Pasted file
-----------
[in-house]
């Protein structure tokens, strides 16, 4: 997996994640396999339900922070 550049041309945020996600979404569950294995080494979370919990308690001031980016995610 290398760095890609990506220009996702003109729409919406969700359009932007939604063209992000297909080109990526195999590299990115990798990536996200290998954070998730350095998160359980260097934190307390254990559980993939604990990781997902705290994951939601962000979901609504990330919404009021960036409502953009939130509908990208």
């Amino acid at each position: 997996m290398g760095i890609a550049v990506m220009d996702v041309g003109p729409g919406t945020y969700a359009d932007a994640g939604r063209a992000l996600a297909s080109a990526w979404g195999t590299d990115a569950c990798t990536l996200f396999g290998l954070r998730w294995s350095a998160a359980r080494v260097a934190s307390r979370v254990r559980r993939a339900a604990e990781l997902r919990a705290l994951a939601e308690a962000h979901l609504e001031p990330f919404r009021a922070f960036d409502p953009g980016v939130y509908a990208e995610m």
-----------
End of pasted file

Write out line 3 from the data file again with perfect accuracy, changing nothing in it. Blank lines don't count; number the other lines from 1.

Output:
């Amino acid at each position: 997996m290398g760095i890609a550049v990506m220009d996702v041309g003109p729409g919406t945020y969700a359009d932007a994640g939604r063209a992000l996600a297909s080109a990526w979404g195999t590299d990115a569950c990798t990536l996200f396999g290998l954070r998730w294995s350095a998160a359980r080494v260097a934190s307390r979370v254990r559980r993939a339900a604990e990781l997902r919990a705290l994951a939601e308690a962000h979901l609504e001031p990330f919404r009021a922070f960036d409502p953009g980016v939130y509908a990208e995610m």